High salt intake could impair cognitive function in older people

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Researchers in China have discovered that a high intake of sodium and a high sodium to potassium ratio in the diet can increase the risk of memory impairment in elderly individuals.

Conversely, a higher intake of potassium was associated with better cognitive function.

These findings were based on a study involving 4,213 participants aged 50 years or older, and the results were published in the journal Global Transitions.

Dementia, a condition that significantly impairs memory, thought processes, and decision-making abilities, is one of the leading causes of death and disability among the elderly globally.

In China, which has the largest elderly population and one of the fastest aging societies in the world, dementia poses significant economic, health, and social challenges.

The researchers aimed to investigate the impact of dietary sodium, potassium, and salt on cognitive function among elderly Chinese individuals.

They found that a sodium intake of more than 5593.2 mg/day and a sodium to potassium ratio greater than 3.8/day could increase the risk of memory impairment.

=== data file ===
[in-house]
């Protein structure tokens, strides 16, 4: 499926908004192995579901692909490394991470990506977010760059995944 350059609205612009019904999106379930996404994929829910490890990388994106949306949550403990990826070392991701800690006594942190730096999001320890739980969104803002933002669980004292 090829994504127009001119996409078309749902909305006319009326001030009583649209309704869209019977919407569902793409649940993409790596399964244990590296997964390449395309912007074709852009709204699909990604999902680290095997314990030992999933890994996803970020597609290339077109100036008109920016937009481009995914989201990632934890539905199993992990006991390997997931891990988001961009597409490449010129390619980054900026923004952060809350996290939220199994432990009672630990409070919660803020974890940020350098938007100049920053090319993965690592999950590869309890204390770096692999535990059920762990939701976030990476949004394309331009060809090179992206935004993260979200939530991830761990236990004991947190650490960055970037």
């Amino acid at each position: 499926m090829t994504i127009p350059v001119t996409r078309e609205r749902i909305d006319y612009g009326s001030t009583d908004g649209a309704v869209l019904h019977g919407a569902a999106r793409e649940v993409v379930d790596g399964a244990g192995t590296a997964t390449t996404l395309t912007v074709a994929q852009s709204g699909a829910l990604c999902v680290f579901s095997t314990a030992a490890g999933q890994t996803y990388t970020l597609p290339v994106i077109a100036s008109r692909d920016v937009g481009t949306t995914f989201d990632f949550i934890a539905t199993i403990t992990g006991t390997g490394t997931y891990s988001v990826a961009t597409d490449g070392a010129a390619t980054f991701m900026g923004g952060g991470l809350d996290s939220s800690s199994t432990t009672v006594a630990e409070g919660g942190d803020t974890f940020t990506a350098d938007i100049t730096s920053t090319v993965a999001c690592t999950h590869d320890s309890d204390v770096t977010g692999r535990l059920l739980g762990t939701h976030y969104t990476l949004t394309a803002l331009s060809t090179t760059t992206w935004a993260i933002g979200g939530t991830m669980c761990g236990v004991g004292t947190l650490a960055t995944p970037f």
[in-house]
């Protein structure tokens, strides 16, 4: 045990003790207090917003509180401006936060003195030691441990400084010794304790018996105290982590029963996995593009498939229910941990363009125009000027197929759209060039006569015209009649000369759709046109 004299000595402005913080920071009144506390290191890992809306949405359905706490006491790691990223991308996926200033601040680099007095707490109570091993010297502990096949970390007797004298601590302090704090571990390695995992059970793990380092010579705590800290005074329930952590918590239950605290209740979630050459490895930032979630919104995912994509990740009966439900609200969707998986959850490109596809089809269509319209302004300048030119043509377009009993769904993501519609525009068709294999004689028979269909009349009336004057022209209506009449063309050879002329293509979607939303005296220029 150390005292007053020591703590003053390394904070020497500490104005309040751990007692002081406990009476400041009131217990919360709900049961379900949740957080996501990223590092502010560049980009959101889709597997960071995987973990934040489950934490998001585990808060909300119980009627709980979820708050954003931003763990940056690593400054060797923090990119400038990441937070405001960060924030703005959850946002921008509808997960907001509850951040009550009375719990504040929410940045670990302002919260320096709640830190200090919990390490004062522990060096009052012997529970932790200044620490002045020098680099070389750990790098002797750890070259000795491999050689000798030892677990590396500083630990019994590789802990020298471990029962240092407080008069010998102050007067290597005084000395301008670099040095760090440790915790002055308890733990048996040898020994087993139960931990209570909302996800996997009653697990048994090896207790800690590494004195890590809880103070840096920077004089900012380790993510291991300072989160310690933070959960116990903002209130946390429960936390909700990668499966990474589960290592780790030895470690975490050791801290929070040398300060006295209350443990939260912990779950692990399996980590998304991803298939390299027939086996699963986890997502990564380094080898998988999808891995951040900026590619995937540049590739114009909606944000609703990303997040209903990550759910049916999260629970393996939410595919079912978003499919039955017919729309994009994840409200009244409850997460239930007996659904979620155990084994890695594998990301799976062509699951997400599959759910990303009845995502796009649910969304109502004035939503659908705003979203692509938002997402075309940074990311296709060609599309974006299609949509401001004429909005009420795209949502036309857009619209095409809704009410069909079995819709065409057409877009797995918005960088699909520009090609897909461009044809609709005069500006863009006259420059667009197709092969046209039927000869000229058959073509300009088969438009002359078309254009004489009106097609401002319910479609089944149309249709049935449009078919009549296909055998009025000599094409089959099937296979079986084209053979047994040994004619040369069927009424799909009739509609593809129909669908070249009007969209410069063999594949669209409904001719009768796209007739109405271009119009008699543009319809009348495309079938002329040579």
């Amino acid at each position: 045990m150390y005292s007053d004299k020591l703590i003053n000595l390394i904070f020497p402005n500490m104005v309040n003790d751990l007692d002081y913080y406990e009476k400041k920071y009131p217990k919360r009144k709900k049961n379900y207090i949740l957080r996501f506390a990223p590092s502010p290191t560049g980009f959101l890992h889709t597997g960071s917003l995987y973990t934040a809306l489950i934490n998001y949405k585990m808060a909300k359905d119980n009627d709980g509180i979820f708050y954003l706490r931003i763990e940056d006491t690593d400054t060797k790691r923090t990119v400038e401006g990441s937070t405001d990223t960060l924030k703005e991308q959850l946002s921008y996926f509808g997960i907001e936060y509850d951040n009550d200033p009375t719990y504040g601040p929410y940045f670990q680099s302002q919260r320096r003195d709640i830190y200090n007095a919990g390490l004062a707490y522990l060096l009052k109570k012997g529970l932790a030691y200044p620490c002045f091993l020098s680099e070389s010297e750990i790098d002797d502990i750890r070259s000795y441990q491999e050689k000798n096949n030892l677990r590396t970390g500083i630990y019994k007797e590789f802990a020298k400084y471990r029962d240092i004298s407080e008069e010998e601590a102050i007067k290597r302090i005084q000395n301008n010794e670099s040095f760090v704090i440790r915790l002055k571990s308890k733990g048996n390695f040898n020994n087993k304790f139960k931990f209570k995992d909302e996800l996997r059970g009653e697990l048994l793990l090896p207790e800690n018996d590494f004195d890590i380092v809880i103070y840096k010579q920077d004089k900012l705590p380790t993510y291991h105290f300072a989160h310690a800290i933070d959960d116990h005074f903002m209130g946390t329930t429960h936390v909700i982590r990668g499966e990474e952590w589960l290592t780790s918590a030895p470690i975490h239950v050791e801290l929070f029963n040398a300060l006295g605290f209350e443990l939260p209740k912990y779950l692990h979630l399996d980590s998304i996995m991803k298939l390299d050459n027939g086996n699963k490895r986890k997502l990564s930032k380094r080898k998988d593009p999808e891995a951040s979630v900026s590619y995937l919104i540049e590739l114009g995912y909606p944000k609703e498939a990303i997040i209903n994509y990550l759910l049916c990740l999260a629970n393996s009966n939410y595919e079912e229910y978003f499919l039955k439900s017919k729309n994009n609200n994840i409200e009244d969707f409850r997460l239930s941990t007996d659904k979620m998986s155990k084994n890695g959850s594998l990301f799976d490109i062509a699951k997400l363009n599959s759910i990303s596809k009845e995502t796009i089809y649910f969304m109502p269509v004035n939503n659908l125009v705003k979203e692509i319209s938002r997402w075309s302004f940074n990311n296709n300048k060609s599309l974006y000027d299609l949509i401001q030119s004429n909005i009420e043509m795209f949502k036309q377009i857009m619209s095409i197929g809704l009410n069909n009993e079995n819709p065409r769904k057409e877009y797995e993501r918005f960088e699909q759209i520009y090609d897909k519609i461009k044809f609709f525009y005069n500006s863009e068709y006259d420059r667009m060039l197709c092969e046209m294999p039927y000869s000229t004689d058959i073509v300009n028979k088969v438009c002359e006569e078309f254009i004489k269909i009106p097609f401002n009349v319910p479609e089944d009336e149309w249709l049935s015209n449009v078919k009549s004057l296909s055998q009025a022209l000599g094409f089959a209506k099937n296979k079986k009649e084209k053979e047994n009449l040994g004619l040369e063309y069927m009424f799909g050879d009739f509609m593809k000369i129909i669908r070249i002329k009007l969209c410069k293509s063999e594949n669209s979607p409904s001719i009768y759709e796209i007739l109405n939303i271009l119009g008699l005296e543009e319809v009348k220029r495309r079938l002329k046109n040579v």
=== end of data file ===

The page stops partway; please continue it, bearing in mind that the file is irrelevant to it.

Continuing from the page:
In contrast, higher potassium intake (over 1653.3 mg/day) was associated with improved cognitive scores.

The average cognitive test score increased by approximately one point when 1000 mg/day of sodium was replaced with an equal intake of potassium.

Despite China’s efforts to reduce salt and sodium intake over the past decade, the population’s intake remains significantly high, exceeding many other countries and the World Health Organization’s recommendation of a maximum of 1400 mg/day of sodium for people aged 50—79 years and 5 g/day of salt.

This high salt intake often coincides with inadequate potassium consumption.

The study’s results reaffirm previous findings that the dietary sodium to potassium ratio could be a more accurate measure of these elements’ impact on cognitive function than examining separate sodium or potassium values.

The study’s corresponding author, Ai Zhao, commented, “Based on our findings, it is reasonable to suggest that decreasing sodium intake, and properly increasing potassium intake, is beneficial to cognitive function.”

She suggested that future research should focus on determining the optimal dietary sodium to potassium ratio in the elderly, and developing strategies to improve this ratio in Chinese diets should be a priority.

If you care about brain health, please read studies about how the Mediterranean diet could protect your brain health, and blueberry supplements may prevent cognitive decline.

For more information about brain health, please see recent studies about antioxidants that could help reduce dementia risk, and Coconut oil could help improve cognitive function in Alzheimer’s.

The study was published in Global Transitions.

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